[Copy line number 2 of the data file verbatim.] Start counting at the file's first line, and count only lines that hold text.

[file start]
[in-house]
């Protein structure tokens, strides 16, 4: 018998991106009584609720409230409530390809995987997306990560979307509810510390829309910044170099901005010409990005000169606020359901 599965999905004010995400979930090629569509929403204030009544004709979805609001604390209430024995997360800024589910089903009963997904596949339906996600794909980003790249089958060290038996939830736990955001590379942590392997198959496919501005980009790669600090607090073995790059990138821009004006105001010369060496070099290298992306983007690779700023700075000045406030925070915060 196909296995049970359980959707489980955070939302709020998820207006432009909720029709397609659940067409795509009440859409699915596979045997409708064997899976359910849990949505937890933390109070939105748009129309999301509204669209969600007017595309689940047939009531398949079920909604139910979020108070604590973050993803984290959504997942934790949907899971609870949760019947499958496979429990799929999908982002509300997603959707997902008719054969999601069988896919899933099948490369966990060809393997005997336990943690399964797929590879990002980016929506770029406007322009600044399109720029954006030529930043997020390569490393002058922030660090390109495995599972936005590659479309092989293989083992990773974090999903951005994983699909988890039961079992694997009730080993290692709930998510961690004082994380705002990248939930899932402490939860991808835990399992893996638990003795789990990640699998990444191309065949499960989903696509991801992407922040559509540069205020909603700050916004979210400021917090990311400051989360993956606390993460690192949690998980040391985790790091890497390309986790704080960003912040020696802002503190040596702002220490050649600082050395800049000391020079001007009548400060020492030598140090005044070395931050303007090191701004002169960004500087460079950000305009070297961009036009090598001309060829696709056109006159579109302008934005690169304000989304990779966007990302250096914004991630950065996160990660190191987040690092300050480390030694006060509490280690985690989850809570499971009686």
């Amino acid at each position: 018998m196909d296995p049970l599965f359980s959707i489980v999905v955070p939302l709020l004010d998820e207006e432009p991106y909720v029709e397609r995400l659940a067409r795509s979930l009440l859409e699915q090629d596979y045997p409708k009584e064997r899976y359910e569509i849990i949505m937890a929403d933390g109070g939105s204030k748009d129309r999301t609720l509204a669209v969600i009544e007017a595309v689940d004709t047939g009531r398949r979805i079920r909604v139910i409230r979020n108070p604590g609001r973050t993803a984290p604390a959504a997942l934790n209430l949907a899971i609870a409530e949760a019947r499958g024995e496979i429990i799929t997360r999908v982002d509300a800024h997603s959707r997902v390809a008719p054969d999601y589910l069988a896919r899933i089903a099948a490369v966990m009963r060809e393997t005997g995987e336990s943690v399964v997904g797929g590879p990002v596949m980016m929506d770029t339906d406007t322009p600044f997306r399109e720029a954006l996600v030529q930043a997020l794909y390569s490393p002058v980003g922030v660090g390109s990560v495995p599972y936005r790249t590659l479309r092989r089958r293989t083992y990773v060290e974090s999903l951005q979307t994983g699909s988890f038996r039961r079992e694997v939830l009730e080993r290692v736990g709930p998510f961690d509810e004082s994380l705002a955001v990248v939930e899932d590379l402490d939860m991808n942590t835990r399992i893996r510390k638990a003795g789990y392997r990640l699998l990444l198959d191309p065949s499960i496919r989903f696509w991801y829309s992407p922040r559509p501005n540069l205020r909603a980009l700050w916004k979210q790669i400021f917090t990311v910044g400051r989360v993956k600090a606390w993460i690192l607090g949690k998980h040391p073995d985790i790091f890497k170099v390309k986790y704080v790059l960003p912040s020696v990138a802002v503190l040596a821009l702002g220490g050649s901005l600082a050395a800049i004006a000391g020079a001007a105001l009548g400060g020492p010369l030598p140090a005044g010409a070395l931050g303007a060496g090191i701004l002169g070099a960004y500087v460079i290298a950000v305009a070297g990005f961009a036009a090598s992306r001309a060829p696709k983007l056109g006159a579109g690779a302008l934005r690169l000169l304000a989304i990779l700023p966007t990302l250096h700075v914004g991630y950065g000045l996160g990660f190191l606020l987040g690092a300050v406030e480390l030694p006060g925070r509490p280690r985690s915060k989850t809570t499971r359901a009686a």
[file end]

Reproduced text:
């Protein structure tokens, strides 16, 4: 018998991106009584609720409230409530390809995987997306990560979307509810510390829309910044170099901005010409990005000169606020359901 599965999905004010995400979930090629569509929403204030009544004709979805609001604390209430024995997360800024589910089903009963997904596949339906996600794909980003790249089958060290038996939830736990955001590379942590392997198959496919501005980009790669600090607090073995790059990138821009004006105001010369060496070099290298992306983007690779700023700075000045406030925070915060 196909296995049970359980959707489980955070939302709020998820207006432009909720029709397609659940067409795509009440859409699915596979045997409708064997899976359910849990949505937890933390109070939105748009129309999301509204669209969600007017595309689940047939009531398949079920909604139910979020108070604590973050993803984290959504997942934790949907899971609870949760019947499958496979429990799929999908982002509300997603959707997902008719054969999601069988896919899933099948490369966990060809393997005997336990943690399964797929590879990002980016929506770029406007322009600044399109720029954006030529930043997020390569490393002058922030660090390109495995599972936005590659479309092989293989083992990773974090999903951005994983699909988890039961079992694997009730080993290692709930998510961690004082994380705002990248939930899932402490939860991808835990399992893996638990003795789990990640699998990444191309065949499960989903696509991801992407922040559509540069205020909603700050916004979210400021917090990311400051989360993956606390993460690192949690998980040391985790790091890497390309986790704080960003912040020696802002503190040596702002220490050649600082050395800049000391020079001007009548400060020492030598140090005044070395931050303007090191701004002169960004500087460079950000305009070297961009036009090598001309060829696709056109006159579109302008934005690169304000989304990779966007990302250096914004991630950065996160990660190191987040690092300050480390030694006060509490280690985690989850809570499971009686």